Urgent Letter to California State Legislature

June 14, 2012

Dear California State Legislature,

The proposed budget language to suspend the nurse-to-patient ratios for every patient on every unit in the acute care hospitals for the entire period that nurses are away from their patient assignment for meal and rest breaks undermines patient safety in every hospital setting. Intensive care units, neonatal intensive care units, pediatric units and all other medical-surgical and oncology units where patients receive critical acute care nursing services would find that their RN' s patient care assignment would be doubled during a significant portion of each shift.

The proposed budget language means that on a medical-surgical unit where two RNs each have an assignment with the maximum number of patients per RN (5 patients), for two hours out of every eight hour shift, an RN would be required to provide care for 10 patients each. In effect, during one quarter of the shift an RN would be required to provide care for 10 acutely ill hospitalized patients. That is double the number of patients that the DHS found was consistent with safe patient care. Patients will see delays in care impacting pain management and severely reducing RNs ability to provide protective surveillance of patients in the acute care setting increasing the likelihood that there will be increased "failure to rescue" patients, a significant contribution to inpatient deaths.1

The requirement that minimum ratio standards be in place at all times including meals and breaks has been in place for nearly 40 years in the ICUs, Neonatal Intensive Care Units and the Operating Room. Just before implementation of the nurse-to-patient ratios in the remainder of hospital units in 2004, the California Hospital Association filed a lawsuit claiming that the Department of Health Services (DHS) "at all times" interpretation was inconsistent with the language of the regulation and was not clearly stated as a requirement during the lengthy rulemaking process. Superior Court Judge Gail Ohanesian ruled that the California Hospital Association's (CHA) was aware of the requirement with respect to maintaining the minimum nurse-to-patient ratios at all times, including meal and rest breaks and that it was the only reasonable interpretation of the nurse-to-patient regulation. Judge Ohanesian stated that "[a]ny other interpretation would make the nurse-to-patient ratios meaningless."2 [Emphasis added] She went further in characterizing CHA's arguments against meal and break replacement as " ... an attack on the ratios themselves. "3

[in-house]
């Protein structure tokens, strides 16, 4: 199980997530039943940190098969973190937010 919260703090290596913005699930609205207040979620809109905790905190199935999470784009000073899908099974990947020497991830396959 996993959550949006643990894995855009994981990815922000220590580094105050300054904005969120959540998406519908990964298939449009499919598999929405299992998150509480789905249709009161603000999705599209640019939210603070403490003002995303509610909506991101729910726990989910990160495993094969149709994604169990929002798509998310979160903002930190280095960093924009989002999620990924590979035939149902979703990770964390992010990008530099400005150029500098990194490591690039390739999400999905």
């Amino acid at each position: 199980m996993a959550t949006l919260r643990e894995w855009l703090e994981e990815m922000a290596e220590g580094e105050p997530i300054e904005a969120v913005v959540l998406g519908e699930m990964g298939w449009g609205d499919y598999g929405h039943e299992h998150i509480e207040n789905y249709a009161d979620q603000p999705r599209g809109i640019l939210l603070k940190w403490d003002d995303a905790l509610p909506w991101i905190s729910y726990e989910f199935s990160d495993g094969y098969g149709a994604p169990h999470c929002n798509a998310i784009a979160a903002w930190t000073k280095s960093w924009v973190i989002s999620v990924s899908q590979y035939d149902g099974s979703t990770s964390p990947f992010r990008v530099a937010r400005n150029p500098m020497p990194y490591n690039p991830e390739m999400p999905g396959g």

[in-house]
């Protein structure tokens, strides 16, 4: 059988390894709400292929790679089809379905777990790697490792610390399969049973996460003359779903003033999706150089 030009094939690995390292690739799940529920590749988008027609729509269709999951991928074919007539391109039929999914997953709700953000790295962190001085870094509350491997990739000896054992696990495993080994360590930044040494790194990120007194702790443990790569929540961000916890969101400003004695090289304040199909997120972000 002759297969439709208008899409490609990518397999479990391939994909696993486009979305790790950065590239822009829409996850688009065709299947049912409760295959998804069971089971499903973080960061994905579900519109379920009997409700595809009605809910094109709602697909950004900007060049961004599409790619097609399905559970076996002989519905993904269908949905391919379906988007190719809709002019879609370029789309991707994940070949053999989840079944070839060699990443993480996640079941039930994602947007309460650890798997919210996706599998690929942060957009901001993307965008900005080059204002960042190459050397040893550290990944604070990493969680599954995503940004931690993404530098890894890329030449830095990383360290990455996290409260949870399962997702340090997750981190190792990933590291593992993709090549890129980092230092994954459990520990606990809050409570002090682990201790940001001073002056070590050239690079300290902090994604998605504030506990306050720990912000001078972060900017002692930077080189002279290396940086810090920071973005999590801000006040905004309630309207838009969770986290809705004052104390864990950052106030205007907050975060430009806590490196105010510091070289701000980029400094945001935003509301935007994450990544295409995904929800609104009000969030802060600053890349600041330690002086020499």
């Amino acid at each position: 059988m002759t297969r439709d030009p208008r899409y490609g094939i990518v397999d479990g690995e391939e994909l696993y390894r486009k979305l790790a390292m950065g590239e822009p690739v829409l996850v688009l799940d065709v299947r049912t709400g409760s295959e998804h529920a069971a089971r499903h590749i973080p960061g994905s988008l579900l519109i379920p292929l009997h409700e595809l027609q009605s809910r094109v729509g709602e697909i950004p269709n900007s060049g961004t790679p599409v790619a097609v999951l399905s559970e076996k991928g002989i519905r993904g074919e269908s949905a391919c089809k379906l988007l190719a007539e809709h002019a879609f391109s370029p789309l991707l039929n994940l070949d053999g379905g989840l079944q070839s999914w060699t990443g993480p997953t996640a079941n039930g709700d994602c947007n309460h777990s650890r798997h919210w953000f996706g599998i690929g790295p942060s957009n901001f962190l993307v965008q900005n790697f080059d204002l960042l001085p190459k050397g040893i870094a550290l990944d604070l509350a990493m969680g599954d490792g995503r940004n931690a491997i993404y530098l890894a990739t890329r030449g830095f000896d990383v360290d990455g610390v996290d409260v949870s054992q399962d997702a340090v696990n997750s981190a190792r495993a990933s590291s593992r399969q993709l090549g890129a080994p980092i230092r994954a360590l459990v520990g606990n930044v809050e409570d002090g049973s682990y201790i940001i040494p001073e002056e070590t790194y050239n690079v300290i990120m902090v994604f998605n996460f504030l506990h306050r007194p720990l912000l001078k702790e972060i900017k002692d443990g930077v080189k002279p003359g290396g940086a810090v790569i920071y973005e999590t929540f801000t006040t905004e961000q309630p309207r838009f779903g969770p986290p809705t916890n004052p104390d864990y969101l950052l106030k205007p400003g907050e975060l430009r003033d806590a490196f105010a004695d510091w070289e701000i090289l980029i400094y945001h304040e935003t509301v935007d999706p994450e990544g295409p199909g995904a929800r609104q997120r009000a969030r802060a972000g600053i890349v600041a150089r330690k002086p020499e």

During the years that followed implementation of the ratios a seminal study of the first in the nation California ratios compared patient outcomes and staffing levels of California hospitals to those of two other states, New Jersey and Pennsylvania. The study determined that there would have been 13.9% fewer death of surgical patients in New Jersey and 10.6 % fewer deaths in Pennsylvania if these state's had staffed according to the ratio standards in California.4

In 2007 a 539 page technical review of 96 studies related to nurse to patient ratios staffing between 2000 and 20065 also noted:

"Higher registered nurse staffing was associated with less hospital-related mortality, failure to rescue, cardiac arrest, hospital acquired pneumonia, and other adverse events. The effect of increased registered nurse staffing on patients safety was strong and consistent in intensive care units and in surgical patients. Greater registered nurse hours spent on direct patient care were associated with decreased risk of hospital-related death and shorter lengths of stay." (emphasis added)

This proposed language would be a major set back in the progress made in California as a result of the first in the nation nurse-to-patient ratios and, as Judge Ohanesian so wisely observed, would be an attack of the ratios themselves.



Bonnie Castillo

Director, Government Relations


Cc: Governor Jerry Brown


1 : Clarke SP and Aiken LH Failure To Rescue: Needless Deaths Are Prime Examples of the Need for More Nurses at the Bedside, American Journal of Nursing, 1 03(1 ), Jan 2003 pp.42-47

2 : CHA v DHS, Superior Court of Sacramento, No. 03CS01814, May 24, 2004, p. 5

3 : Ibid, p.8

4 : Linda H. Aiken, et. allmplications of the California Nurse Staffing Mandate for Other States, 2010., p.l

5 : Robert L. Kane, MD et. al., Nurse Staffing and Quality of Patient Care, AHRQ Publication No. 07-EOOS, 2007 {539 pages).


Please visit our page on Safe RN-to-Patient Ratios page.

Read California Labor Federation's Lettter to the Governor.